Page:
Of Course, Brandon League
League is no stranger to trade rumors; his name has been mentioned for the last couple seasons. Unfortunately, his stock is at an all-time low due to his demotion from the closer role. Nevertheless, an organization with an unstable closing situation could still see him as a potential closer. It would be interesting to see what a team would sacrifice for League. Some teams may be willing to pay a typical price for a closer who is one year removed from an all-star year, and some teams may pay the price of an average reliever. I could see League fetching anything from a plus prospect to a low A pitcher.
Believe it or not: Chone Figgins
Yes, I said it, Chone Figgins has trade value. Very little value, but value nonetheless. An article from a while back
indicated that the Rangers might be interested in our disaster. There is a market for the pinch runner/utility man mold that Figgins fits, and I don’t think any Mariner fan would object to ridding themselves of the most hated man in the Mariner organization. The M’s would likely have to eat most of Figgins’ salary and get little in return, but if that’s what it takes to make sure he never wears a Mariner uniform again, then I wouldn’t hesitate.
Mike Carp and Casper Wells
Depending on the team, both of these players could be a 3rd or 4th outfielder or even a pinch hitter which is basically a position of its own in the national league considering that pitchers need to be pinch-hit for in late innings. One guy is a lefty, and the other a righty, but I could see teams showing interest in these two guys, especially Wells considering the year he is having.
It’s no secret that the Mariners roster has been built upon a extremely young core.
This core is the foundation of the Mariners future, and while the season may not be cause for excitement, watching our young core grow is plenty of reason to tune … [visit site to read more]
Any day now, Mike Carp will be due to return from his short disabled list stint. At that time, the Mariners will have an extremely difficult decision to make. The organization is going to have to make room for Mike Carp…but how?
Carp may be … [visit site to read more]
Going into the season, it looked like Kyle Seager would be a bench player/AAA guy in the Mariner’s organization caused by Chone Figgin’s massive salary and Mike Carp’s 2011 resurgence. However, on the first game of the year, Mike Carp suffered … [visit site to read more]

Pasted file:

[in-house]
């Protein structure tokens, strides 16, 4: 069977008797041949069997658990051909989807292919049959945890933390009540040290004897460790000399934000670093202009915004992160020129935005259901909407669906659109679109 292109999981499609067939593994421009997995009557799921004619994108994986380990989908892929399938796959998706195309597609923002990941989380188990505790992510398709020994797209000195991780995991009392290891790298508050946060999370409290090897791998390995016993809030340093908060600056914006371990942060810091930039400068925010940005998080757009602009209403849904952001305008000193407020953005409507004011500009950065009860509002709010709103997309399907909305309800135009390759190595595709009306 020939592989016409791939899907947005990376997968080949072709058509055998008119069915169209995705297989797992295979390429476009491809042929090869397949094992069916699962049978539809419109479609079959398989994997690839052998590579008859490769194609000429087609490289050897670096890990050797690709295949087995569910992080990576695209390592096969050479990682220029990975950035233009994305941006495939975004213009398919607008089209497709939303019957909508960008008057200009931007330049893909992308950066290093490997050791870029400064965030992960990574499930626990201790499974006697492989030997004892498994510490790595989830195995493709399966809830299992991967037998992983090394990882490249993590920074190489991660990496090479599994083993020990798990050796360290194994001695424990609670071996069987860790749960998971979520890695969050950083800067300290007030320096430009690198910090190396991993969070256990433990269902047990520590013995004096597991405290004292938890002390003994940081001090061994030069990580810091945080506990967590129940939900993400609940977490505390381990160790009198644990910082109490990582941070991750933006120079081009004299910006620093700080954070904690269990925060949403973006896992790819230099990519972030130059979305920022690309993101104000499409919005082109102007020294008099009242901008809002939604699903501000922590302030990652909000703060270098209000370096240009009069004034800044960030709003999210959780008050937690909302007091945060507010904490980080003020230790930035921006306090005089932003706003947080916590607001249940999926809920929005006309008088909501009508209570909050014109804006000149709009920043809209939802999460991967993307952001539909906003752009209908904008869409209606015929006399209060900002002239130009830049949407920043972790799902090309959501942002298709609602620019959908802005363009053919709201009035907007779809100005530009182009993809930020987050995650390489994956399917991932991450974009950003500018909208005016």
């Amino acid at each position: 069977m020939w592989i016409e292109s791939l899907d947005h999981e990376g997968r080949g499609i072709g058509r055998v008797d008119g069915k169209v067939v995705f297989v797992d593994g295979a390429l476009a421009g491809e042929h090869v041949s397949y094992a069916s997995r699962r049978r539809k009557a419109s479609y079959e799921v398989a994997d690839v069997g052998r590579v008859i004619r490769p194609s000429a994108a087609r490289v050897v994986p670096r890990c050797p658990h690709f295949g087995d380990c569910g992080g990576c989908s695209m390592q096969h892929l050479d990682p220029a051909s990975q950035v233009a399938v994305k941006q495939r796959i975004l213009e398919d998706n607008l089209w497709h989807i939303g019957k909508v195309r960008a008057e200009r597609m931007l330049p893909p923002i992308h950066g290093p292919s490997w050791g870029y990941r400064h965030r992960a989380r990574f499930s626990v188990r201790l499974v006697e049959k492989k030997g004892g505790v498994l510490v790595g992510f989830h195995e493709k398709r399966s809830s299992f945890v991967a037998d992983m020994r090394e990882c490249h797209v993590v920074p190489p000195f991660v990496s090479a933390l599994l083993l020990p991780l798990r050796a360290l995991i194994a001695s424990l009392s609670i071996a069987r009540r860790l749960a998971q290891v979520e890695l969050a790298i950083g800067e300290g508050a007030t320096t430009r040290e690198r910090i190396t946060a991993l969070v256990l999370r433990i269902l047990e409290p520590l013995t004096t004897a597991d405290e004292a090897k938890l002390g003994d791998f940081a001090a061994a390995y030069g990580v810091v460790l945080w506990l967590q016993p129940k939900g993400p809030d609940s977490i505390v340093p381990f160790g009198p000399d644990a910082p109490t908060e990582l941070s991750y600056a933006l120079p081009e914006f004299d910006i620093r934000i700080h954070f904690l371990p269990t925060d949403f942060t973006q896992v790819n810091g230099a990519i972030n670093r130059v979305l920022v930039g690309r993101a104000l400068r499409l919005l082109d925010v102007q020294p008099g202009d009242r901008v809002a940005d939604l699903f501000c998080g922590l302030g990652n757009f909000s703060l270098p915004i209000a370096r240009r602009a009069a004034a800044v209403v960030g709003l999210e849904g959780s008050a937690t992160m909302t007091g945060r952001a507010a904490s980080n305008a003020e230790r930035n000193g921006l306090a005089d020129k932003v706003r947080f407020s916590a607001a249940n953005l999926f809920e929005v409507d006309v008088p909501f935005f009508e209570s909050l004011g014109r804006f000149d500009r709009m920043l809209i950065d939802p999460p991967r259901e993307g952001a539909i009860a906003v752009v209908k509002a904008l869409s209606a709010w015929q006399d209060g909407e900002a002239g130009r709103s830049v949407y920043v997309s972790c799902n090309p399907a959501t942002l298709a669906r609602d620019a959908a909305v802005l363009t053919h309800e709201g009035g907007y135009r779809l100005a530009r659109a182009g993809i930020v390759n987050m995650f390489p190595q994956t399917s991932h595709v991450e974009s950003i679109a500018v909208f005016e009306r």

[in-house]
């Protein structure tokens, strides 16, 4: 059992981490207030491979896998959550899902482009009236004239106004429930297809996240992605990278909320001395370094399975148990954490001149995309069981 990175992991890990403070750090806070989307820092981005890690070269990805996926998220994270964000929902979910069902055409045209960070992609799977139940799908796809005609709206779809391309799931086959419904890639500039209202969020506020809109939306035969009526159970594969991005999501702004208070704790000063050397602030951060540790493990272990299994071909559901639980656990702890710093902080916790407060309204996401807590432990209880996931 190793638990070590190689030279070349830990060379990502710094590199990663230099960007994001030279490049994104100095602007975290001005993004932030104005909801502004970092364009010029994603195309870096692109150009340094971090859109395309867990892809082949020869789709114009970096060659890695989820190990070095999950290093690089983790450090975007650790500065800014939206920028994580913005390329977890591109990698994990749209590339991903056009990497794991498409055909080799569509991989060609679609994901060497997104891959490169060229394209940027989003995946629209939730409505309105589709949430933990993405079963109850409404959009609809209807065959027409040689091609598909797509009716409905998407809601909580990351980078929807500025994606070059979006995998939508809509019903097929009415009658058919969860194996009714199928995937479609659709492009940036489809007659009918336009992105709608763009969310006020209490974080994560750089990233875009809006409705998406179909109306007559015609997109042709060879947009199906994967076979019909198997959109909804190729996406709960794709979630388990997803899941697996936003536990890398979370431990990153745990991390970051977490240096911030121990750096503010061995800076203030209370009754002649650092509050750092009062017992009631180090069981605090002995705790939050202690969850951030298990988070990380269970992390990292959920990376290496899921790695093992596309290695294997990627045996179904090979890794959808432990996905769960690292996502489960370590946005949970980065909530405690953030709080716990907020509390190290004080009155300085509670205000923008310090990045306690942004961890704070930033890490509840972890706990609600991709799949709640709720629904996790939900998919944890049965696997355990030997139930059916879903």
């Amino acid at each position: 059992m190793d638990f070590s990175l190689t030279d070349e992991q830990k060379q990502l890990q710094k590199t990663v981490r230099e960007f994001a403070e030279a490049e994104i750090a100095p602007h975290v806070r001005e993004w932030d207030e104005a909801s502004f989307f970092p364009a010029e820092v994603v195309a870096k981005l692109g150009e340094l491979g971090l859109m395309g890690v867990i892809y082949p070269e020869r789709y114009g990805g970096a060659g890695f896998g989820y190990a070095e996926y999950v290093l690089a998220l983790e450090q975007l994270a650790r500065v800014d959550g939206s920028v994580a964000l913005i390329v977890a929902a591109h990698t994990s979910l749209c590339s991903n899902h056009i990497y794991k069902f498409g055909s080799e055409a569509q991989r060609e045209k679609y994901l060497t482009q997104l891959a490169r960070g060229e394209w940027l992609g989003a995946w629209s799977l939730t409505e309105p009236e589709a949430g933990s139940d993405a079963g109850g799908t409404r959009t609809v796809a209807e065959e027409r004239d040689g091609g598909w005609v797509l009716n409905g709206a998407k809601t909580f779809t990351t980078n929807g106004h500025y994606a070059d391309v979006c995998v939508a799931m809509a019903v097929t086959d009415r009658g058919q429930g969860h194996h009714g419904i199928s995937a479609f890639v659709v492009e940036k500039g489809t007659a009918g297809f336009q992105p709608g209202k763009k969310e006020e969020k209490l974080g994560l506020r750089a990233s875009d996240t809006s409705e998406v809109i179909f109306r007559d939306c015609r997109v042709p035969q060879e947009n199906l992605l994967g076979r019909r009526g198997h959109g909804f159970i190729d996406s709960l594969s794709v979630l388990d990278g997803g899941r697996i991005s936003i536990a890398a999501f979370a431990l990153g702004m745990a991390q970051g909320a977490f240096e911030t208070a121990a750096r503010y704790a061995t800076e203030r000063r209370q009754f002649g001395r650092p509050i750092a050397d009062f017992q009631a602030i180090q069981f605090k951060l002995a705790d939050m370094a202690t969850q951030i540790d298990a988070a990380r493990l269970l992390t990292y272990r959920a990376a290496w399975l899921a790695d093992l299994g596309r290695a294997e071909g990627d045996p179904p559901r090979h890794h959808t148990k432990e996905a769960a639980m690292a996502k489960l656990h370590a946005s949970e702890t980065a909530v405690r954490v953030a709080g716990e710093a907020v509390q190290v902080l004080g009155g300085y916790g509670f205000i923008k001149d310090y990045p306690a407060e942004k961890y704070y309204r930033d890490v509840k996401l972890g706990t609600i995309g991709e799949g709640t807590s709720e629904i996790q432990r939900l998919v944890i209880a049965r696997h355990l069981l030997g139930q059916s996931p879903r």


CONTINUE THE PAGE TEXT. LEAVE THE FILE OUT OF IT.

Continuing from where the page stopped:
Tags: Brad Miller, brendan ryan, Casper Wells, Chone Figgins, dustin ackley, featured, Francisco Martinez, kyle seager, Mariners General, Michael Saunders, Mike Carp, nick franklin, Popular, Vinnie Catricala
The baseball season has finally started! The Mariners are now 1-1 on the season as they return home from the two game set in Japan. Here are some of my thoughts on what we saw in the first series of the 2012 baseball season.
Things I … [visit site to read more]
Tags: Chance Ruffin, Chone Figgins, Danny Hultzen, dustin ackley, featured, Felix Herandez, Forrest Snow, George Sherrill, Jason Vargas, justin smoak, kyle seager, Mariners General, Mike Carp, Opening Day, Popular, shawn Kelley, Steve Delabar
Just yesterday I was pondering how much longer the Mariners would wait to trim a few loose strings. Today those strings have been neatly trimmed…kind of.
Here is your Seattle Mariners 2012 Opening Day Roster.
Tags: alex liddi, Blake Beavan, Brandon League, brendan ryan, Casper Wells, Charlie Furbush, Chone Figgins, dustin ackley, Erasmo Ramirez, featured, Felix Hernandez, George Sherrill, Hector Noesi, hisashi iwakuma, Ichiro Suzuki, Jason Vargas, Jesus Montero, John Jaso, justin smoak, kevin millwood, kyle seager, Lucas Luetge, Mariners General, Michael Saunders, miguel olivo, Mike Carp, Munenori Kawasaki, Popular, shawn Kelley, Steve Delabar, Tom Wilhelmsen
Well, A) I thought I’d have the first original thoughts on the first non-consequental game of the year. But I guess Bryant had be all tricky and slide in his pre-game thoughts yesterday to be all “on top” and total steal my thunder. Whatever… I … [visit site to read more]
The following coversation took place between me and myself during one of my long walks back from work yesterday morning/early afternoon. It’s kind of distrubing and it violates one of the things I recently said I wasn’t going to talk about but now … [visit site to read more]
So as you know I’ve had a lot about defense on the mind lately. Talking a lot about gathering fly ball data and that whole crappy project that I’m sure other people have done and will end up being another one of my more futile efforts. But it’s got my brain working and spinning and thinking of things that are fun and interesting. Such as did you know according to Fangraphs and UZR that the Mariners were saved 85 runs by their defense alone in 2009.
That’s a lot of runs. It’s the most by any team in the past decade going as far back as UZR goes all the way back to the simpler time of 2002. Yes, I remember those days. My baggy jeans, graduating high school, listening to the new and “popular” Bad Religion album while being over joyed by the latest Ben Afflect movie. Don’t judge me we all do stupid things in our youth.
The point is that the 2009 Mariners, led not just by Franklin Gutierrez (+30) but a whole cast of defensive wizards. Ichiro (+8), Adrian Beltre (+14), a left field that was solid behind a +21 combined run saving performances of Michael Saunders, Endy Chavez, Ryan Langerhans and even surprise Wladimar Balentine.
Tags: Adrian Beltre, brendan ryan, Casey Kotchman, Casper Wells, Chone Figgins, Darren Ford, dustin ackley, endy chavez, Eric Byrnes, franklin gutierrez, Jesus Montero, John Jaso, Jose Lopez, justin smoak, Mariners General, Matt Tuiasosopo, miguel olivo, Mike Carp, Mike Saunders, Ryan Langerhans, spring training
In my last article, I talked about the Mariner’s lack of power and dismissed the ideas of moving in Safeco’s fences or trading for a legitimate cleanup hitter. I believe that at this point, Seattle’s best course of action would be staying put … [visit site to read more]